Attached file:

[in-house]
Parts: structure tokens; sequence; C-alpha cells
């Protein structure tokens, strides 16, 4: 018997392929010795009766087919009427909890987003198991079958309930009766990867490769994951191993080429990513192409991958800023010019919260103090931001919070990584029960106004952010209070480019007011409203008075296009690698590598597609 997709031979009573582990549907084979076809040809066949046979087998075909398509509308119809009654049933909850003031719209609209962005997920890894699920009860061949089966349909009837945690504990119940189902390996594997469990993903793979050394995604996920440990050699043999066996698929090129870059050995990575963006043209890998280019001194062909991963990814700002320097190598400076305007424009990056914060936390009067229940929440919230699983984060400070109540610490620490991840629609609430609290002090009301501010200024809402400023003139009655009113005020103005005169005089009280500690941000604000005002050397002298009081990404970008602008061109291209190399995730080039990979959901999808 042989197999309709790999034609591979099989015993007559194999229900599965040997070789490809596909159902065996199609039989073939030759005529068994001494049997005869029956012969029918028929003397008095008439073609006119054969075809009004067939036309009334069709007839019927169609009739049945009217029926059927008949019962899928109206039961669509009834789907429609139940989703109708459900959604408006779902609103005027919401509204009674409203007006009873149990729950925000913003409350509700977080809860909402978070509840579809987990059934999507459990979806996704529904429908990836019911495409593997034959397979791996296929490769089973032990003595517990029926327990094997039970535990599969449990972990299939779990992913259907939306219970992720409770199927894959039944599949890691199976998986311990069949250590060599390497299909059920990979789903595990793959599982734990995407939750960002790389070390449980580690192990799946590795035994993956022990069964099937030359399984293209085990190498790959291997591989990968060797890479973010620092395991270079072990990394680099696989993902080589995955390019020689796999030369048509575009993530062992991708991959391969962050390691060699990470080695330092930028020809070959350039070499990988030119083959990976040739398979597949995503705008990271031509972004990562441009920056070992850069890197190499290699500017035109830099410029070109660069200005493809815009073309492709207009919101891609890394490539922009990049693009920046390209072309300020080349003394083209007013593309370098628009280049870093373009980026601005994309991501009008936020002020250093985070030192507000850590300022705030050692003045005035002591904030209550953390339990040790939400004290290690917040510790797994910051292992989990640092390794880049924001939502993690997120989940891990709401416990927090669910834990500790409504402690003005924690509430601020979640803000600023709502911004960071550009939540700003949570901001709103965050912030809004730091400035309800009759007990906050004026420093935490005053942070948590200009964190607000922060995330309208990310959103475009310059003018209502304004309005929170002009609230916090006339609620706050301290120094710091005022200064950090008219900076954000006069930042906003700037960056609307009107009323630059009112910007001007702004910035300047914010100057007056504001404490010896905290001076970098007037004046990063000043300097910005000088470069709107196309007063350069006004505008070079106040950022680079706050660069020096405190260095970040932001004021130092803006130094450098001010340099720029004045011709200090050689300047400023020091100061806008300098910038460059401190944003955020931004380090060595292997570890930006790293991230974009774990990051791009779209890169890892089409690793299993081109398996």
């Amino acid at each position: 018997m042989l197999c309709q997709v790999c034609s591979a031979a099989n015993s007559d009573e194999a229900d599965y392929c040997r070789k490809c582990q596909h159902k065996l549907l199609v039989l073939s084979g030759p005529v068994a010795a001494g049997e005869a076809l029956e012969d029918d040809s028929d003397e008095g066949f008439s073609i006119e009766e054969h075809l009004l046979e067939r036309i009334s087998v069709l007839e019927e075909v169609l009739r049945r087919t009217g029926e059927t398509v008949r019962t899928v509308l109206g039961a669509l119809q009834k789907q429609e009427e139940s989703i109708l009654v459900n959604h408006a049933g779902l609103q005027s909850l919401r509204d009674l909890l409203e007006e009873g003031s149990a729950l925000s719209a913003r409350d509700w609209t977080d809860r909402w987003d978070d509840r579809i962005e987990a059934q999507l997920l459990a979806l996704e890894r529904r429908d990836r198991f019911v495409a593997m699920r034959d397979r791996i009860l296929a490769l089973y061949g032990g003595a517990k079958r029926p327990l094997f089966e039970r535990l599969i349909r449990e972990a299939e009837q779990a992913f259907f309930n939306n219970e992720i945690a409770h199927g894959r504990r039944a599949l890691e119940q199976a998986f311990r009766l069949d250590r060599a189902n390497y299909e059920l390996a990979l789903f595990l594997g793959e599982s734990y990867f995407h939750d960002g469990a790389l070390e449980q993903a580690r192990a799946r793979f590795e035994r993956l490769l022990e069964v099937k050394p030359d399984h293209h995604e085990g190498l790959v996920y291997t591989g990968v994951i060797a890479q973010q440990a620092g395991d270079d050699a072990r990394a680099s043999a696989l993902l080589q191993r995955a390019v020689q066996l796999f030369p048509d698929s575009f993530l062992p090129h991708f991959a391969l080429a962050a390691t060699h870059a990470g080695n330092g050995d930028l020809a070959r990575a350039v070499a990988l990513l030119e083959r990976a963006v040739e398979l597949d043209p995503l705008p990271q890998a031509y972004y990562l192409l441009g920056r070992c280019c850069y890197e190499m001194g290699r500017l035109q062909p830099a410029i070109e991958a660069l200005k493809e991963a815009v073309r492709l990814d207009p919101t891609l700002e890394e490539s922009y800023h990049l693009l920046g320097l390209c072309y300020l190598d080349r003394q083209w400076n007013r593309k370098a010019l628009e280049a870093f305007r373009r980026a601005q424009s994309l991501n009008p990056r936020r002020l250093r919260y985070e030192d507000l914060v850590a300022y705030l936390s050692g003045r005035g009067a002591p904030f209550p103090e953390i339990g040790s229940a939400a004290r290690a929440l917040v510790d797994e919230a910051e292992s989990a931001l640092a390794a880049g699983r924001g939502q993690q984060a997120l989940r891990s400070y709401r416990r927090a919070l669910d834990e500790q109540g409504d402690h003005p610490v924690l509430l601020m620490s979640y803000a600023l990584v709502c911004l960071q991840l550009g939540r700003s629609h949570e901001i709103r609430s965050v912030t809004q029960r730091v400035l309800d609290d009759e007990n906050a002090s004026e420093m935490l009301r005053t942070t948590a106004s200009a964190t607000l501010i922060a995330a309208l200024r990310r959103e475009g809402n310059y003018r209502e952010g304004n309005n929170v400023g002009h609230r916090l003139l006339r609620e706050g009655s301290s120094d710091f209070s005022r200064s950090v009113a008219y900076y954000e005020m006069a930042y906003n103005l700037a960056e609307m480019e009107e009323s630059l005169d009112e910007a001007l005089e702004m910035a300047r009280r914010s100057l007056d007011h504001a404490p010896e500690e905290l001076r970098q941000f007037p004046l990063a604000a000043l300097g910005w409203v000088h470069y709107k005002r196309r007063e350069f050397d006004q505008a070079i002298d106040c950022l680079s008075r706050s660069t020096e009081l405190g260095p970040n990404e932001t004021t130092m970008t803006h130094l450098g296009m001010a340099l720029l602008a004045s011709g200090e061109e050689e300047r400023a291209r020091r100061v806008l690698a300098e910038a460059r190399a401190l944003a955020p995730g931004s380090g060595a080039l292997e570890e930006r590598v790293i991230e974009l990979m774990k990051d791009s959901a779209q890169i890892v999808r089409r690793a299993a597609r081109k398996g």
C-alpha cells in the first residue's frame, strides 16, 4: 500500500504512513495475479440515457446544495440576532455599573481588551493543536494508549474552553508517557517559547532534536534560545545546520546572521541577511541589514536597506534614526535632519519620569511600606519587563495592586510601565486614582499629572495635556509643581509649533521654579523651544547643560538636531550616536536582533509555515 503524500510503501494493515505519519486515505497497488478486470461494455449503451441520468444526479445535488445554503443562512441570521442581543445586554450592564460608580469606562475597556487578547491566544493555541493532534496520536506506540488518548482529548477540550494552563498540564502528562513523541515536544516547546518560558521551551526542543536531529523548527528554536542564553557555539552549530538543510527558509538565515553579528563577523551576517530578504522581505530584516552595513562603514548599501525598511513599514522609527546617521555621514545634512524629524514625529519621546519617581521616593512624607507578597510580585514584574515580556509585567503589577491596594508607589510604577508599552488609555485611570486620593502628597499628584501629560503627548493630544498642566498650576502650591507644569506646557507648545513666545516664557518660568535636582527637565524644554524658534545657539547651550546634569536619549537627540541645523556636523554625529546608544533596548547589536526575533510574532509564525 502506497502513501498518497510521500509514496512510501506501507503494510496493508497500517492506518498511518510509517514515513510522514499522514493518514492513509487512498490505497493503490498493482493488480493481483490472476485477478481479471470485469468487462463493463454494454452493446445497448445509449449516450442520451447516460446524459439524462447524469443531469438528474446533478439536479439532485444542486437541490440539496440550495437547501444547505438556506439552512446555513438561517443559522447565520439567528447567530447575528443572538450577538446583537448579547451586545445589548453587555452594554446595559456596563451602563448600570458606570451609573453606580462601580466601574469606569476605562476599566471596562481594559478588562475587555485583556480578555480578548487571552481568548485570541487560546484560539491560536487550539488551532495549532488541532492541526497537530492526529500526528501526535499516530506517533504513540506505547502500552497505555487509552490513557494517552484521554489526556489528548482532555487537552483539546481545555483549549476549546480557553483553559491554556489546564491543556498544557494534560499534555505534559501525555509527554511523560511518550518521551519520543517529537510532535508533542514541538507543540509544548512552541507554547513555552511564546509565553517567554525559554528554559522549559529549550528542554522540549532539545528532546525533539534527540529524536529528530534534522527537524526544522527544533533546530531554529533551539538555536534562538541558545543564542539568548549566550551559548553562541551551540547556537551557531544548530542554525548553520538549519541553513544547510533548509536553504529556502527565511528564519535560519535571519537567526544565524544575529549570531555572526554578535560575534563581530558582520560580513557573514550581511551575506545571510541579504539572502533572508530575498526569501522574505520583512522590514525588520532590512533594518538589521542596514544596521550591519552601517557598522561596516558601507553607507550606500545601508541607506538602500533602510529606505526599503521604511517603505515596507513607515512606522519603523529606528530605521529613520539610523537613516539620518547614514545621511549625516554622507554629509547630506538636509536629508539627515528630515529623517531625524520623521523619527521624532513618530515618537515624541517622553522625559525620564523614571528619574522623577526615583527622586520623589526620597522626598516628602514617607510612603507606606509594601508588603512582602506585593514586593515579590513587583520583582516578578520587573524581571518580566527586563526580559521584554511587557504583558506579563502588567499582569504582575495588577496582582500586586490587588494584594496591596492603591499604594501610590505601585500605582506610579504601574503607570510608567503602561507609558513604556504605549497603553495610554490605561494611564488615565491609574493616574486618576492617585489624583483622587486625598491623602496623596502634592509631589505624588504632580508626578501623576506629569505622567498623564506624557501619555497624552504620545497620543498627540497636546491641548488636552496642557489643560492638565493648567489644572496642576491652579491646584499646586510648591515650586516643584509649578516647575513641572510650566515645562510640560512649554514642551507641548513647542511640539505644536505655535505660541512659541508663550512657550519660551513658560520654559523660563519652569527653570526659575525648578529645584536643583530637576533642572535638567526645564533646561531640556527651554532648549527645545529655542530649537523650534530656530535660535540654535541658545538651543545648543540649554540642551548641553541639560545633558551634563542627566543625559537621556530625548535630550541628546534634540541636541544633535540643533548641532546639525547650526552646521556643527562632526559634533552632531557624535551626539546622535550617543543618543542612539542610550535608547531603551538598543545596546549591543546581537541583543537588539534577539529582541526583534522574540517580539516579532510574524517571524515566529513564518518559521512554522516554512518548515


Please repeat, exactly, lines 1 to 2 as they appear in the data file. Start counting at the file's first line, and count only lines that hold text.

[in-house]
Parts: structure tokens; sequence; C-alpha cells